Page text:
JASON Lives!

Established in 1960, JASON is an independent scientific advisory group that provides consulting services to the U.S. government on matters of defense science and technology. Most of it's work is the product of an annual summer study and they have done work for the DOD (including DARPA), FBI, CIA and DOE. FAS recently collected and published several recent unclassified JASON studies on their website. They cover a wide area of subjects, ranging from quantum computing to nanotechnology to nuclear weapon maintenance. There is way too much material there to summarize, so here are just a few that cought my eye:
  • Counterproliferation January 1998 (3.3 MB .pdf): The first sentence: "Intelligence efforts should focus on humint collections as early as possible in the proliferation timeline and should continue such efforts throughout the proliferation effort." Note that this was written in January of 1998 and also note that this criticism is still being raised today.
  • Small Scale Propulsion: Fly on the Wall, Cockroach in the Corner, Rat in the Basement, Bird in the Sky September 1997 (1.2 MB .pdf): "This study concerns small vehicles on the battlefield, and in particular their propulsion. These vehicles may fly or travel on the ground by walking, rolling or hopping. Their purpose is to carry, generally covertly, a useful payload to a place inaccessible to man, or too dangerous for men, or in which a man or manned vehicle could not be covert." Unfortunately, things don't look to be going to well, as the technology required to create something like an "artificial vehicle as small and inconspicious as a fly or a cockroach" is still a long ways off. That was over 6 years ago, however, so things may have improved...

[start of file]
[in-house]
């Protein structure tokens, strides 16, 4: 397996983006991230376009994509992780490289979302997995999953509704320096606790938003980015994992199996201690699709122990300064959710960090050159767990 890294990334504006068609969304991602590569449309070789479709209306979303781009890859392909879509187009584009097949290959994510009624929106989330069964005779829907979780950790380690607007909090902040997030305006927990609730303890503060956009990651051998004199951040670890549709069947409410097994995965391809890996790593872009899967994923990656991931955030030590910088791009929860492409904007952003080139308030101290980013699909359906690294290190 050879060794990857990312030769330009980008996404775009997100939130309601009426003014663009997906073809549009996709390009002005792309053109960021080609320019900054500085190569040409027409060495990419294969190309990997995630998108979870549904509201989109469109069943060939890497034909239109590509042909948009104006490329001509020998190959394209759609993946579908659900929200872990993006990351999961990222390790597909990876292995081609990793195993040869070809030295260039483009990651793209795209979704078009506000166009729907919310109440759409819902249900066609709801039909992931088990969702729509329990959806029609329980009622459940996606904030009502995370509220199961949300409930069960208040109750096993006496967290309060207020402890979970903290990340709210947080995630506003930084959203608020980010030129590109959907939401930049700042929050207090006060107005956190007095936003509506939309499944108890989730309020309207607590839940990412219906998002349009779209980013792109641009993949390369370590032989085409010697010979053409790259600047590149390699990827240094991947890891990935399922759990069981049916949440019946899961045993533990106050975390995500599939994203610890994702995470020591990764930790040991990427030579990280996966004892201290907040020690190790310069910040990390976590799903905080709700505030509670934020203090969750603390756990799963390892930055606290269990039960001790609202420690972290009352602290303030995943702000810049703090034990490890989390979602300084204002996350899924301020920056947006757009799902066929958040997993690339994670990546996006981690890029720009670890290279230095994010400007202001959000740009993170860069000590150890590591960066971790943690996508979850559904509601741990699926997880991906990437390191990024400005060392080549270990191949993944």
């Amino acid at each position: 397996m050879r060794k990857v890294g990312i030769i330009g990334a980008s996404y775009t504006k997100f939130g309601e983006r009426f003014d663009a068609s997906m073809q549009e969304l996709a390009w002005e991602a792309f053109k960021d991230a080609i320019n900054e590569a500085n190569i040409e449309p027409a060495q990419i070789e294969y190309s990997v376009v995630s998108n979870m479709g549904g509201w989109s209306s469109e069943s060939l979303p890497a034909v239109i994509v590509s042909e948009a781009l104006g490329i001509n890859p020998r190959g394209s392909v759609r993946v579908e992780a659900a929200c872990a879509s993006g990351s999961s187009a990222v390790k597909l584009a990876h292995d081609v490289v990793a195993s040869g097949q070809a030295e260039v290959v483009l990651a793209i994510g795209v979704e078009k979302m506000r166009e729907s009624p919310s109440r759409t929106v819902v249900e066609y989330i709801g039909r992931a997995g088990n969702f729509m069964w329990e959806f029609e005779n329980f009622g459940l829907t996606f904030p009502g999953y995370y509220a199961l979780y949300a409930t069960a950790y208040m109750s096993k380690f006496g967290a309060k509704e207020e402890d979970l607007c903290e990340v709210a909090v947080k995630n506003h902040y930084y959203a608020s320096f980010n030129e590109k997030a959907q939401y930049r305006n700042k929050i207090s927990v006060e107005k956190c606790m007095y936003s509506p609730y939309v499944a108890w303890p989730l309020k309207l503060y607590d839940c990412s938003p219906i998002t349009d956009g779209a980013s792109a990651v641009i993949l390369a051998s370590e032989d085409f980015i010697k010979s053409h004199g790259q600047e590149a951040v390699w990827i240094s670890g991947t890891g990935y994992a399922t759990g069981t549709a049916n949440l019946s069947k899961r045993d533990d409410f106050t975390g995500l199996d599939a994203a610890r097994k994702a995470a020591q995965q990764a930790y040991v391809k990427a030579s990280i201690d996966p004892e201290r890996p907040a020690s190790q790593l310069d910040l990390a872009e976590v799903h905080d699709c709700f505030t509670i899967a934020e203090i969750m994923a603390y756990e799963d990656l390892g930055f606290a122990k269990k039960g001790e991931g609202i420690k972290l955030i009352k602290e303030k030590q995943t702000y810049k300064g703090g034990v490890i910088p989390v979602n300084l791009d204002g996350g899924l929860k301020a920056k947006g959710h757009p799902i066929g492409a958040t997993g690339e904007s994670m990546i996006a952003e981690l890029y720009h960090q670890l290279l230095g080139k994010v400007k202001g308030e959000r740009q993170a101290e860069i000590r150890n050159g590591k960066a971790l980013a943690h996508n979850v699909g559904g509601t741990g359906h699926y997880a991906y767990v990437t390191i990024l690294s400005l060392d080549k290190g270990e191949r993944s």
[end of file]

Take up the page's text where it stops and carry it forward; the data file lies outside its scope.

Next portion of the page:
• Data Mining and the Human Genome January 2000 (1.6 MB .pdf): Work on the Human Genome is shifting from the collection of data to the analysis of data. This study seeks to apply powerful data mining techniques developed in other fields to the Human Genome and the biological sciences.
  • Opportunities at the Intersection of Nanoscience, Biology and Computation November 2002 (5.0 MB .pdf): This seems to be a popular subject, and DARPA has several programs that seek to exploit this intersection of subjects. Applications include Brain Machine Interfaces and Biomolecular Motors (which, come to think of it, might help with the propulsion of those artificial vehicles as small and inconspicious as flies).
Interesting stuff.